As the gears of federal government have ground to a halt, a new energy has been rocking the foundations of our urban centers. From Atlanta to Seattle and points in between, cities have begun seizing the initiative, transforming themselves into laboratories for progressive innovation. Cities Rising is The Nation’s chronicle of those urban experiments.
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“Do I look like a politician to you?” asked Ritchie Torres, as he sat one afternoon in his Bronx district office. “I’m a 25-year-old college dropout who grew up in public housing. I’m gay. I’m Afro-Latino. I hardly have the characteristics people associate with a politician, but here I am.”
Torres is the youngest member of the New York City Council and the first openly gay elected official from the Bronx. Tall and slight, with just a hint of mustache, he has quickly become an influential council presence since being elected last fall. He is the only freshmen member to sit on the Speaker Melissa Mark-Viverito’s leadership team. And in January, just weeks into his new job, he was named chairman of the Committee on Public Housing, a major role for a freshman city councilman and the first time a public housing resident has ever held the position. Still, as he ushered me into his Bronx office, he looked awfully young to be wearing a suit.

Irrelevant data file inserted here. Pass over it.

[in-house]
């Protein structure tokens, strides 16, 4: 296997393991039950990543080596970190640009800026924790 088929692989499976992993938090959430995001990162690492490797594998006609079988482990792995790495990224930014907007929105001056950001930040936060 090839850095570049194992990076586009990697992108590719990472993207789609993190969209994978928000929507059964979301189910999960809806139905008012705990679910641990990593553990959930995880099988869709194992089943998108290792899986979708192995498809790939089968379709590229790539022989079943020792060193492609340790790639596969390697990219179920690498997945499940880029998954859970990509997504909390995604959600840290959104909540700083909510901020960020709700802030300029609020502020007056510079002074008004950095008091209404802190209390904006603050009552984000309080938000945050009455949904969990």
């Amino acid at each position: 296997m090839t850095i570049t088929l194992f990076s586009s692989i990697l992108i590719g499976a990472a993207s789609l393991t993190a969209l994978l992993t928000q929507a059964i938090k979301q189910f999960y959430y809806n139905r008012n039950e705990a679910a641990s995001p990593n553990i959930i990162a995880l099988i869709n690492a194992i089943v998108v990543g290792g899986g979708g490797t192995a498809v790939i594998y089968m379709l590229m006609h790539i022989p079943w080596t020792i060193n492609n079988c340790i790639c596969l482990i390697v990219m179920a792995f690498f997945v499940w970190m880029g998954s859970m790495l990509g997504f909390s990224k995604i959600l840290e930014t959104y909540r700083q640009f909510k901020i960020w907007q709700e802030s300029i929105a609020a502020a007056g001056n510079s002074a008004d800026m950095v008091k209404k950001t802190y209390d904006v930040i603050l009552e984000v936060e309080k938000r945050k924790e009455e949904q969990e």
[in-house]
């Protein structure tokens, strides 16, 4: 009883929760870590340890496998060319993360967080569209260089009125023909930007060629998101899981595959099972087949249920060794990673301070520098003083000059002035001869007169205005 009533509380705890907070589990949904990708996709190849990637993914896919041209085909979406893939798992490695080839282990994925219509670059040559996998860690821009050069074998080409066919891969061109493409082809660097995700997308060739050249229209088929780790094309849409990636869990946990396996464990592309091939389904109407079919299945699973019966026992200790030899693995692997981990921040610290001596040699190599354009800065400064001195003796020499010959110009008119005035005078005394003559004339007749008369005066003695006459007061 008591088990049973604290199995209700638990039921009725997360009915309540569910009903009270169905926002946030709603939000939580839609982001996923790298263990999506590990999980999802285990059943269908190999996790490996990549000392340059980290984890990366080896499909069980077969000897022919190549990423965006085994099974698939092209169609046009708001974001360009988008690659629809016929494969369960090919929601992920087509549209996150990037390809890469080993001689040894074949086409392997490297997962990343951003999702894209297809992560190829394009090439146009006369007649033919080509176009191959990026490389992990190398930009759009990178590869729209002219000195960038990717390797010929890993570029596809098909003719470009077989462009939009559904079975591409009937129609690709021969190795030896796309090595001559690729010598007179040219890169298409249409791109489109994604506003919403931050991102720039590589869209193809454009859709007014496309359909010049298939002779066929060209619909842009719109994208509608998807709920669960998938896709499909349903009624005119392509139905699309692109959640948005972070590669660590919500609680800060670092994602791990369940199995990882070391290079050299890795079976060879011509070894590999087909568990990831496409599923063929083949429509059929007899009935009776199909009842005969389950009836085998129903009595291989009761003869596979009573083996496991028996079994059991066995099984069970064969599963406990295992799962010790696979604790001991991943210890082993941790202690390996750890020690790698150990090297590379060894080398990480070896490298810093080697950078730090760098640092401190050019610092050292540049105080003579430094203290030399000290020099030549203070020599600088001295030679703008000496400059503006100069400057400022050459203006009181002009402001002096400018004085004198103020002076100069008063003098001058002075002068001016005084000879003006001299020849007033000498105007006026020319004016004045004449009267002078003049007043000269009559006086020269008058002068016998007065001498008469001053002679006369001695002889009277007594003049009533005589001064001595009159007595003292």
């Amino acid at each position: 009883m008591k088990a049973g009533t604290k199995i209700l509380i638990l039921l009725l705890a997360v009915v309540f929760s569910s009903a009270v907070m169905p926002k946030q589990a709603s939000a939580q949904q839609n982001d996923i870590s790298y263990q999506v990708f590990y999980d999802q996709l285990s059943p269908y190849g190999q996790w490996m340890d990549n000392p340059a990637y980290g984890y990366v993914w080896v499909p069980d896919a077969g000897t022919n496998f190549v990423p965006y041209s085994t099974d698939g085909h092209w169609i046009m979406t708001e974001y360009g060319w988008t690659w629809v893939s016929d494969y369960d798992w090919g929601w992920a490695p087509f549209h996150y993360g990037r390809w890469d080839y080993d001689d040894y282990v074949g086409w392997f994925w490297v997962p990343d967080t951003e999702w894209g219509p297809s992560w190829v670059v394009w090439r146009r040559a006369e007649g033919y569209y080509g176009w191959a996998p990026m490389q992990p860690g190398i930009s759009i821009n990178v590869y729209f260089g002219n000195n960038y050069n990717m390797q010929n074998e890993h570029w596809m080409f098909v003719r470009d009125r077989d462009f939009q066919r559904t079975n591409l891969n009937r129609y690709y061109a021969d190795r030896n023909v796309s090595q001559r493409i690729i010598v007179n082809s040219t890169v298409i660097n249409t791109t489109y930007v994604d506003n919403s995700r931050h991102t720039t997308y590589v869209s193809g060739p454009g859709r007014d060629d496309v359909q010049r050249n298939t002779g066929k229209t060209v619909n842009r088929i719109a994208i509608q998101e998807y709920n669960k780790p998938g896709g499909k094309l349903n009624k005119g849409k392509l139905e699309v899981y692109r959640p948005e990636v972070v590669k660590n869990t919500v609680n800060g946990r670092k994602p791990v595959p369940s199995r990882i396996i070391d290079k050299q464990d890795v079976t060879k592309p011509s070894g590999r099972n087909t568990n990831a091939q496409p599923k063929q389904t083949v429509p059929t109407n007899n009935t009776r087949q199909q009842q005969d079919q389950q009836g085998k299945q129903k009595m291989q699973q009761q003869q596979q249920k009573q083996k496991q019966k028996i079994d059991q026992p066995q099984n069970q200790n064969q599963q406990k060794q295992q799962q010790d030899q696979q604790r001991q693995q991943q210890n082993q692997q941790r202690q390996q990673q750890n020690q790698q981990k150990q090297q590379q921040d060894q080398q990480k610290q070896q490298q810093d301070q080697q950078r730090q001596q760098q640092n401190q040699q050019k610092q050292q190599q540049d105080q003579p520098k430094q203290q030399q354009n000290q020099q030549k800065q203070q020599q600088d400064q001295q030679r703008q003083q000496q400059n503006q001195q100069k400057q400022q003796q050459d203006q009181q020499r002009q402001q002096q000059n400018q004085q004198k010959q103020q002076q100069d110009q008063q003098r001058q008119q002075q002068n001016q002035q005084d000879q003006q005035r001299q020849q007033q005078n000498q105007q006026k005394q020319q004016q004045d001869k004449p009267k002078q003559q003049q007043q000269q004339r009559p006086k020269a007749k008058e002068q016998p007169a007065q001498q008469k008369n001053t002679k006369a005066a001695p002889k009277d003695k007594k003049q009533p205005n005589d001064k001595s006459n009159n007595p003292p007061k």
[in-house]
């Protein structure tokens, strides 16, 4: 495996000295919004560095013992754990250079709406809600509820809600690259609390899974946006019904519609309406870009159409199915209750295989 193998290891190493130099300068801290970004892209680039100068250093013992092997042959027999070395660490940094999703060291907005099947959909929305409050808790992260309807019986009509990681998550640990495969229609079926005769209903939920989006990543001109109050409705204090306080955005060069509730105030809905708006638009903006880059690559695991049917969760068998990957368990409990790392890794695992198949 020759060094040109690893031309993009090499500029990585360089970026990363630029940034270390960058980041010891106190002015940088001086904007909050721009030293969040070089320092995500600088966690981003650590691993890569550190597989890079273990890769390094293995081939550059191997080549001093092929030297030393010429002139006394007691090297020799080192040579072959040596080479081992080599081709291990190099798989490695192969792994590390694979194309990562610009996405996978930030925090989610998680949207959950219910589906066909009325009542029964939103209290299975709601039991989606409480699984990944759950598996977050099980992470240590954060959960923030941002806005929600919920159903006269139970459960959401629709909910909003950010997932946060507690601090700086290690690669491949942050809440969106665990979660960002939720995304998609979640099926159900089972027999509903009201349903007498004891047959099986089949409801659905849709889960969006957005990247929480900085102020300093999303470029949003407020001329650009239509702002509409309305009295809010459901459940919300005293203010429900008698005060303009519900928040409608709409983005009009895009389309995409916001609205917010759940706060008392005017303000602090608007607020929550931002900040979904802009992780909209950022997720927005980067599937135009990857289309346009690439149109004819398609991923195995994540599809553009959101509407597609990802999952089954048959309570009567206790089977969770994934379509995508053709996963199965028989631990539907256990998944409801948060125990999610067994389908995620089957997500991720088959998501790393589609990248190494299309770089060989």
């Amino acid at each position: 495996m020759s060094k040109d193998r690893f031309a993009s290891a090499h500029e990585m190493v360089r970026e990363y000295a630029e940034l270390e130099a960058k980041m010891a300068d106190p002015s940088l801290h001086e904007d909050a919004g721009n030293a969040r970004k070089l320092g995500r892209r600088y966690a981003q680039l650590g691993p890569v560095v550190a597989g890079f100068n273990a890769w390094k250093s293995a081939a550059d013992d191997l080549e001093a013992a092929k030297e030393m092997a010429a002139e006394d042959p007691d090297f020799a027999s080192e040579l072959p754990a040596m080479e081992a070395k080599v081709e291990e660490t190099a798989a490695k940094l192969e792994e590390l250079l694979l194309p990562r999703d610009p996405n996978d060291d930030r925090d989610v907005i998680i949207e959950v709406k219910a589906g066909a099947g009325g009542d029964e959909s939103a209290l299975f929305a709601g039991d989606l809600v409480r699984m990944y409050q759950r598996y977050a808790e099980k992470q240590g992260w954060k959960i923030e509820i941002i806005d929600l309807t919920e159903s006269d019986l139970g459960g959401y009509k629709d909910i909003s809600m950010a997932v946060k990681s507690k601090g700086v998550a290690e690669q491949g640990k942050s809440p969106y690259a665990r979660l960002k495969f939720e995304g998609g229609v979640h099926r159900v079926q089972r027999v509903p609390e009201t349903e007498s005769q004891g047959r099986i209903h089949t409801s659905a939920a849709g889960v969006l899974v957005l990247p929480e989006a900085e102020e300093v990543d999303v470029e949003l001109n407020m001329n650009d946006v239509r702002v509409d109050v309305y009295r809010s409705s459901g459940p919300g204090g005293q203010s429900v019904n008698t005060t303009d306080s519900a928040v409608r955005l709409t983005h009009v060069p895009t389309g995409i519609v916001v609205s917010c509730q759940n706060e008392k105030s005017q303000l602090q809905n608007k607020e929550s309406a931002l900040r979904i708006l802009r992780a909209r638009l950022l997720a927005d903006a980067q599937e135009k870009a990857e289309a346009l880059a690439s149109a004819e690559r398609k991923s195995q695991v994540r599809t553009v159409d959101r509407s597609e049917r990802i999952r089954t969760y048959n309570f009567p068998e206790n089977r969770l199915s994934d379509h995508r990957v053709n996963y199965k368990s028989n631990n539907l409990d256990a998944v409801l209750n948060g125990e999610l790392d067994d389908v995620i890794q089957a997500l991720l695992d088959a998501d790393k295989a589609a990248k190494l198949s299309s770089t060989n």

Torres is not the only unusual suspect recently elected to office in New York City. Over the past two years, three new leaders, all under the age of 35, have given New Yorkers a glimpse of what the next generation of politicians of this city will look like. There is Torres, of course, but also Carlos Menchaca, a gay man who grew up on the US-Mexico border, and Nily Rozic, the daughter of immigrants, who has become the youngest state assemblywoman in the history of New York. Other young progressives hold elected office in the city, but few took jumps as big and brazen into posts long considered rewards for political insiders.
The success of these three newcomers speaks to an evolution in how New York City does politics. Over the past decade, as a controversial mayor presided over an ever-more-unequal city, many New Yorkers became discontent with the way the city was responding to defining issues like the affordable housing crunch, the homelessness crisis and disaster relief. At the same time, machine politics began to lose its grip on city government, and community organizations began building a power base of their own.
“It’s very rare for politicians in New York City to be so young,” observed veteran journalist Terry Golway, who has covered New York City politics for over thirty years and recently penned Machine Made: Tammany Hall and the Creation of Modern American Politics, about the city’s most famous political machine. “The party organizations were not very good gatekeepers in the mayoral elections, as they all backed someone other than [Bill] de Blasio in the primary elections. But you have to look at the very local races, for city council and assembly, to see that there is a new generation of leaders coming to the forefront of city politics—and it’s because of a new mix of party structure and advocacy.”